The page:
Permanent fix for Essequibo blackouts by December- GPL CEO

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GPL CEO: Albert Gordon

Essequibians who are currently plagued by frequent load shedding and power outages may have to wait a bit longer than expected for a permanent fix to their electrical problems.

This is according to the Chief Executive Officer (CEO) of the Guyana Power and Light Inc (GPL), Albert Gordon, who told this media group that a permanent solution to the issue may take until December, as the company is now in the process of acquiring new units to replace those that are currently not in operation due to several reasons. In the meantime, only two units are operating.

“We (are) actually in the process of getting new plants to replace these, which are medium scale diesel that are more suited for (this) operation. But that is not expected until mid-December,” Gordon said  while explaining that the GPL has been working around the clock to address the situation.

He noted also that every effort is being made by his technical team to address the situation, which he described as unfortunate.

Gordon said that based on how the situation was evolving, GPL managed to transfer two units from the Demerara-Berbice Interconnected System (DBIS) which provided two megawatts of electricity to the county, but one of the units is not functioning to full capacity.

“So we are getting half of a megawatt from it. The second one is testing and brought up to today (Tuesday), and hopefully we will get additional power from that. But most of the units are down, and only two units are operating. One rental providing 1.4 (megawatts) and the .5 (megawatts) which we brought from Canefield.”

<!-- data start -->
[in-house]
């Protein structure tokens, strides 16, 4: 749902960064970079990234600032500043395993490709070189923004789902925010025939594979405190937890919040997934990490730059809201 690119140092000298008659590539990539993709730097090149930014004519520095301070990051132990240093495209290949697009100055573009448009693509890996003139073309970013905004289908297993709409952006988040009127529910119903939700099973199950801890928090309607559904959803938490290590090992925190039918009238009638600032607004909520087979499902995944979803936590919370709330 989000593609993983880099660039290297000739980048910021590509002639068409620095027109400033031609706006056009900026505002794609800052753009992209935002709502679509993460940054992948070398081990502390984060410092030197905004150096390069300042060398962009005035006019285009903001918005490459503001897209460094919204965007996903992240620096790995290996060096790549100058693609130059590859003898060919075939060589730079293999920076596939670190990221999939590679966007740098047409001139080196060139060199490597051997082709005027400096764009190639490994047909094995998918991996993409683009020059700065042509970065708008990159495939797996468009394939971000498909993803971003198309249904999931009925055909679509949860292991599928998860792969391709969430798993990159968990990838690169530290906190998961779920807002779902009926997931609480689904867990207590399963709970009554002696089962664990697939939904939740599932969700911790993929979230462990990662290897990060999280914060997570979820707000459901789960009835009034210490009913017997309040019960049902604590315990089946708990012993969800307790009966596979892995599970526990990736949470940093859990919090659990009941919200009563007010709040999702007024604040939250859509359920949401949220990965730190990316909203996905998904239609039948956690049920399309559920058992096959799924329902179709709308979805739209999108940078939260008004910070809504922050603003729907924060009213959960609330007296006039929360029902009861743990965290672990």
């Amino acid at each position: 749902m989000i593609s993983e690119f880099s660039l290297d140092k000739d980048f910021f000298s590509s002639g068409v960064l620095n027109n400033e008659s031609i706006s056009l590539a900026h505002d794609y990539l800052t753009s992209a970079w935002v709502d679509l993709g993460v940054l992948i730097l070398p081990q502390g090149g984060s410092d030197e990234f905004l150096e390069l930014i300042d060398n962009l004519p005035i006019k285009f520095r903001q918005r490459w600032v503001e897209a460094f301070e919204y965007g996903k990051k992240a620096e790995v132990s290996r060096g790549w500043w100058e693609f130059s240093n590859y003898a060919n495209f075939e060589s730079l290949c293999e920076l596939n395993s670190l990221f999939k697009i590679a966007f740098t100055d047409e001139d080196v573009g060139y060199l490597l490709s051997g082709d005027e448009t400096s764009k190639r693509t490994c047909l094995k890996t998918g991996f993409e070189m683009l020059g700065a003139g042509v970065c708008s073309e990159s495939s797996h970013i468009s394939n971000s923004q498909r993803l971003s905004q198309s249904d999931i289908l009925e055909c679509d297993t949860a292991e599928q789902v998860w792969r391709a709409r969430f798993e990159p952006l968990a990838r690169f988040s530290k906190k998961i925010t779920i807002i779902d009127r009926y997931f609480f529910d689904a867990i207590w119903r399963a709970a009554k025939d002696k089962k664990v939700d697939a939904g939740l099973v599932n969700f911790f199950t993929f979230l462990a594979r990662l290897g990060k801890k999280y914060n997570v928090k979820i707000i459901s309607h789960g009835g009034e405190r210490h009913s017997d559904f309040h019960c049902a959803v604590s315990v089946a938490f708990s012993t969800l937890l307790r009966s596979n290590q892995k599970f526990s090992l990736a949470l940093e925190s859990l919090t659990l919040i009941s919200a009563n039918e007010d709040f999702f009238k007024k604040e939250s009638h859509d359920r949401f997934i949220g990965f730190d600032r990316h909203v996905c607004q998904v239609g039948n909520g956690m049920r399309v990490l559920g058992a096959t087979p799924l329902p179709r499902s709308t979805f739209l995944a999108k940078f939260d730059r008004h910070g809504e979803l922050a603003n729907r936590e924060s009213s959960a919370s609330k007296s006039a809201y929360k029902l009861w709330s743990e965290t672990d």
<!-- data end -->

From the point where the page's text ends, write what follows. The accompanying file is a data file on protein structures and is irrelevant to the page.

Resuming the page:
The GPL CEO said the team is also working to repair the other units, and hopefully by Thursday there could be some significant improvements.

“I don’t want to overpromise, but we are working to see what we can do. The total capacity now is only at 2 megawatts, and the average demand is over 4 megawatts, peaking at 4.8; we have to intermingle things and load shedding. A very unsatisfactory situation,” he said.

The power company, he said, has catered for a worst-case scenario, but once the initial plans are in place, “this situation like this is not likely to recur. This is not going to happen again.”

Gordon said he would visit the county later this week, but in the meantime, a senior team along with the public relations team are on the ground. They are also working closely with Macorp to bring some normalcy to electricity supply.

Meanwhile, several residents held a peaceful protest outside of GPL’s Essequibo office at Anna Regina, demanding answers from the company.

The residents held up placards detailing those concerns. Some said the frequent blackouts are affecting their businesses, while other complained that fuel is not a cheap commodity, and they cannot continue to purchase this to get electricity.

On the other hand, Region Two (Pomeroon/Supenaam) Vice Chairman and Regional Chairman acting, Nandranie Coonjah, said she cannot find a word to express her feelings as the Region continues to suffer from a total shutdown from the power company’s GPL Anna Regina office.

She expressed full support for the protesting residents, and called on Government to immediately intervene and bring some relief to the affected residents, especially those in the business sector.

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